This Father’s Day, HPRC salutes the many fathers who serve their country, families, and children. Dads play an essential role in families because they teach their kids about being healthy, smart, and kind. And it makes a difference.
So how do fathers teach their kids to become good people? Some dads help their children tune in to their own emotions as well as what others are thinking and feeling. Empathic kids are able to tolerate some degree of anger and guilt. And they use these emotions to look out for themselves and others.
School-age children with involved fathers are more likely to earn better grades and enjoy school. Dads can get more involved by helping their kids with homework and attending school events. Ask your kids about what they’re learning and help foster that curiosity.
Try to volunteer when your schedule allows it too. Coach your child’s sports team or serve as a scout leader. Pick whatever activity he or she enjoys—and your athlete or “mathlete” will shine.
Dads also can help put the fun in family fitness. Organize a bike ride, challenging hike, or fun day at the pool. Fathers with healthy-exercise habits help motivate their kids to be physically fit and active.
Remember to teach your children how to fuel their bodies. Set a good example for your kids to follow. Choose healthy snacks and drinks often because your kids are likely to eat and drink “what Dad’s having.” And ask them to help create your favorite salsa, pancakes, and chili in the kitchen. Make sure to involve the entire family during cleanup too.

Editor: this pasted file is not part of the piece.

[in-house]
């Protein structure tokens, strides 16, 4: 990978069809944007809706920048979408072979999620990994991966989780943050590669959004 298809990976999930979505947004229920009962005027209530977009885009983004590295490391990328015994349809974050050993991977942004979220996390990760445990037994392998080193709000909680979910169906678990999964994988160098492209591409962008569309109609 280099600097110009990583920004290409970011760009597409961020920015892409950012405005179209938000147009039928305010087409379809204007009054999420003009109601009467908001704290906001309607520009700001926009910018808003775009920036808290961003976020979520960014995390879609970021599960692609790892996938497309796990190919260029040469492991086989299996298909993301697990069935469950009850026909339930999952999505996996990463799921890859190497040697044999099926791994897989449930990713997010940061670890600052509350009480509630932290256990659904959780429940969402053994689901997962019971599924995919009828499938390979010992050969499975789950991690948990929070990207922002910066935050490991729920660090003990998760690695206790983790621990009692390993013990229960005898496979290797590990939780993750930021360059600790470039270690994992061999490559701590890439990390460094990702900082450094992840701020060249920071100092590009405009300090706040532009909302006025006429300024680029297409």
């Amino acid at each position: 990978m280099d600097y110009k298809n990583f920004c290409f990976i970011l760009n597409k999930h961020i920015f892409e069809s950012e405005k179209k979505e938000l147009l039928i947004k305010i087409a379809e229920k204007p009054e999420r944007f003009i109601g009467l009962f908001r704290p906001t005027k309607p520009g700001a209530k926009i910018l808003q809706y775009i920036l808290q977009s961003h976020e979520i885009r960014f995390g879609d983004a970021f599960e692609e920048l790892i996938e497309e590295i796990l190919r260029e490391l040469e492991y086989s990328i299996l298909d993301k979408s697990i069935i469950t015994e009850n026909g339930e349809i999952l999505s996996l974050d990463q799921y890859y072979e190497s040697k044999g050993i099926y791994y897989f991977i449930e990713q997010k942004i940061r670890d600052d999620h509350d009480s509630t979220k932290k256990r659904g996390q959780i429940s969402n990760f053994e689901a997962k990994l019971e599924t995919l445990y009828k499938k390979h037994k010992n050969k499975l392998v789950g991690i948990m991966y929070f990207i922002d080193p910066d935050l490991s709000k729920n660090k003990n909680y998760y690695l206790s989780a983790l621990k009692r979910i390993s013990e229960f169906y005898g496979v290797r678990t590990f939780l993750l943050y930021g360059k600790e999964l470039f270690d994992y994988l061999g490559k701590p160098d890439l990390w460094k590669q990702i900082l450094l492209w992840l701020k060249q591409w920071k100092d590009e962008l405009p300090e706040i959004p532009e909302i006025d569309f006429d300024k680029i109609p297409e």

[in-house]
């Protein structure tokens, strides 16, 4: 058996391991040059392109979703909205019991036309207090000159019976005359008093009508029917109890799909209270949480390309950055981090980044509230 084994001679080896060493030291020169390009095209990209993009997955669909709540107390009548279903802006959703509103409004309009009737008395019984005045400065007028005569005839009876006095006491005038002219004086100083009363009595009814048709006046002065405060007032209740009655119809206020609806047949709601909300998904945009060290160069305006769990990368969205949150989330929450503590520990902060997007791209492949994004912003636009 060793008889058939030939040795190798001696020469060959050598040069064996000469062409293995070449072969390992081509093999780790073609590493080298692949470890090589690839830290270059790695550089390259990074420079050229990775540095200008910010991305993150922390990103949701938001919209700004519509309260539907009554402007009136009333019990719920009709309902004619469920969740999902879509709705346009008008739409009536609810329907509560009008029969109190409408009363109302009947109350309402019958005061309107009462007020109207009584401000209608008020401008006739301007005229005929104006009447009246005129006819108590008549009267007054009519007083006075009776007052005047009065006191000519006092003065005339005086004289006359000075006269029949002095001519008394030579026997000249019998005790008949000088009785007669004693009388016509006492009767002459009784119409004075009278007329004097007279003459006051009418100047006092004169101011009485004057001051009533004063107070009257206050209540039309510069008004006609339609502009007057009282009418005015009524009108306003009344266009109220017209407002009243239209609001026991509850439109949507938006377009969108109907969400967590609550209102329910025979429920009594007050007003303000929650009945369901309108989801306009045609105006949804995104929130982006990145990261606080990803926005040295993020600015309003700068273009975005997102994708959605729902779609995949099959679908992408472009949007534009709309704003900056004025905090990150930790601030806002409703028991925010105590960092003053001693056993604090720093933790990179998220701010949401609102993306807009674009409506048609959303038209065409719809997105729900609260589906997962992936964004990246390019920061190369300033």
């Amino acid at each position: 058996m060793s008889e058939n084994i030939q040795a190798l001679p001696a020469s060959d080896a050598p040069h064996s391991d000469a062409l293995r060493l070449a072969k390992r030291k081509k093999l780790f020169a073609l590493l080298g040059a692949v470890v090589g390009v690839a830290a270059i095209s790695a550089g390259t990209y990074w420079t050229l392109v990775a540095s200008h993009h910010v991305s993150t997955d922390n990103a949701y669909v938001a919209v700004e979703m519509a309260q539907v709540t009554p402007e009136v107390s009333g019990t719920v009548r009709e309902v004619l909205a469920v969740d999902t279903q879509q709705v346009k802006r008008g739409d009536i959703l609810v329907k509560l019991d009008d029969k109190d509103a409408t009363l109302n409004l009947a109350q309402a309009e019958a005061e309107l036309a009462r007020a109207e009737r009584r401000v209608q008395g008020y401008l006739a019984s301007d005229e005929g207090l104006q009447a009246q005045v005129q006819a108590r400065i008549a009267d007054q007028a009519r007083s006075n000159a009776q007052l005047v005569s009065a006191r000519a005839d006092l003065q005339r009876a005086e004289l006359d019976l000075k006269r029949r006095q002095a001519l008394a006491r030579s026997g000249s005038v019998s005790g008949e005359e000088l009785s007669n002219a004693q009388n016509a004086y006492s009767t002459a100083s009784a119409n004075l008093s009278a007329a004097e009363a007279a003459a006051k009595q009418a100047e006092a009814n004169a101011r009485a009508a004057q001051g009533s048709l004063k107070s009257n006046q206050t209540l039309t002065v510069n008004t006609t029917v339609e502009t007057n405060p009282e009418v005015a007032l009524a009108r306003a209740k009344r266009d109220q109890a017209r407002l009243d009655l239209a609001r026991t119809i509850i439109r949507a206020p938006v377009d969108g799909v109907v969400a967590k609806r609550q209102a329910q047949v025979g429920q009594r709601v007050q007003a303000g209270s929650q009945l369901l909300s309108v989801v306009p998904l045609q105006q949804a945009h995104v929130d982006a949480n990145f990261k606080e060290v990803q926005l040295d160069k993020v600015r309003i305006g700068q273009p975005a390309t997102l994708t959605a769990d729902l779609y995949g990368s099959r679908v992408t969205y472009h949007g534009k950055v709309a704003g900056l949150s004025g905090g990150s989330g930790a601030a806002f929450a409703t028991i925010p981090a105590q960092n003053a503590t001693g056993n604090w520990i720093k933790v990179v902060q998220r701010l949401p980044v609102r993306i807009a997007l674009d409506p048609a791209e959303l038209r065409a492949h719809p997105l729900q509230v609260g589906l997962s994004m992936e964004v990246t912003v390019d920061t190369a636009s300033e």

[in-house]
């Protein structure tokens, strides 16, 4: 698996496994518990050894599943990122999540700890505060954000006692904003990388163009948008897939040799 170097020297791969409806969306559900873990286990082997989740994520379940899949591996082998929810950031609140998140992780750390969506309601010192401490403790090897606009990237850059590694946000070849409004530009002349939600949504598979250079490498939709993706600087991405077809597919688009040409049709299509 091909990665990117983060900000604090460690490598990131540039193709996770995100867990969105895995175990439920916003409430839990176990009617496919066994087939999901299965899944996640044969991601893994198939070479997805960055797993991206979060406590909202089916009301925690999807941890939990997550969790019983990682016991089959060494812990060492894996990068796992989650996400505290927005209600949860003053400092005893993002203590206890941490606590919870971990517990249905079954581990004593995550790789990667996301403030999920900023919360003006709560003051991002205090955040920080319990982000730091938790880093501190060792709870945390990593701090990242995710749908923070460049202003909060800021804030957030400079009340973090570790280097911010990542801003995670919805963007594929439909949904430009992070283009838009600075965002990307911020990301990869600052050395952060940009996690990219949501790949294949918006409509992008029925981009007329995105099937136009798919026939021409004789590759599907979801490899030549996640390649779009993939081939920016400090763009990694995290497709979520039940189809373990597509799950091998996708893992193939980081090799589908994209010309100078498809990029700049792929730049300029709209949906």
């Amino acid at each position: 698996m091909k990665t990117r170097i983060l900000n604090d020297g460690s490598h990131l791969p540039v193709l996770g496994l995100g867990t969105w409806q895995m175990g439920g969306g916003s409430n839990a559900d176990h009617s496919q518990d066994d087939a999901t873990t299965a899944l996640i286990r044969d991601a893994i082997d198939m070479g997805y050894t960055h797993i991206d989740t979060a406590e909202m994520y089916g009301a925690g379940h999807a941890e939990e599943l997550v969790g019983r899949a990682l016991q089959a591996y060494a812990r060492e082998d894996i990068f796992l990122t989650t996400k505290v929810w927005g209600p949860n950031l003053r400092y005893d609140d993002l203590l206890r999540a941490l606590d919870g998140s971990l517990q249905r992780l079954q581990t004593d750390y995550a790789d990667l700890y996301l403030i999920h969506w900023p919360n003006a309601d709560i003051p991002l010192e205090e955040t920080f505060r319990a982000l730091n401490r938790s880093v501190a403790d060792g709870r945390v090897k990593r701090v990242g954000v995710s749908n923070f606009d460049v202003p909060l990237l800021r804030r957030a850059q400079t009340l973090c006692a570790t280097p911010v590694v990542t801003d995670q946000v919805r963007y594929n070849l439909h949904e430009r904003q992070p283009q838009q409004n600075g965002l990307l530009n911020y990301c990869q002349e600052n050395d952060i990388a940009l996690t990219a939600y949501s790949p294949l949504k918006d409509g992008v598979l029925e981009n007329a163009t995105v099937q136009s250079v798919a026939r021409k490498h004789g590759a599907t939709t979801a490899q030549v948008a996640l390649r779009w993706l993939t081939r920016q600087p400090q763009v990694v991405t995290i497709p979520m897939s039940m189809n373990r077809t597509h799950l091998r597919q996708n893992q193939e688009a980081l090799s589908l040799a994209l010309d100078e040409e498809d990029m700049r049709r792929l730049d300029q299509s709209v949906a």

Fathers near and far: Thanks for all you do!
When you wake up at the end of a sleep cycle, you initially feel rested and fresh. If you wake up before a sleep cycle finishes, you’ll probably feel groggy. However, you still get the benefits of that sleep. Here’s how it works: There are 5 stages of brain activity in one sleep cycle. And each cycle lasts about 90–120 minutes. You fall asleep during the earlier stages.
Next, you experience deep, restful sleep. Your heart rate and breathing slow down during these stages, while your body remains still. Your brain is most active during the final sleep stage. As you dream, your eyes move under your eyelids in rapid eye movement (REM). If you wake up during these later stages, you’ll likely feel groggy. You’ll feel more rested waking up at the end of a sleep cycle (ideally in the morning, after several sleep cycles). Or you can feel refreshed waking up after a 20–30 minute nap (before you enter deep sleep).
Sleeping 8–9 hours every day is important—however it happens. And you can shake off any grogginess or “sleep inertia” if you take 15–30 minutes to fully awaken. Standing upright and spending time in light—ideally daylight—can help! As long as you have enough time to fully overcome sleep inertia, you might find that the benefits of a little extra sleep are worth it.
Don’t worry about getting enough deep sleep or REM sleep. Trust your body! It has an amazing ability to recuperate when you catch up on sleep. And it will quickly fall into whatever stage of sleep you need most.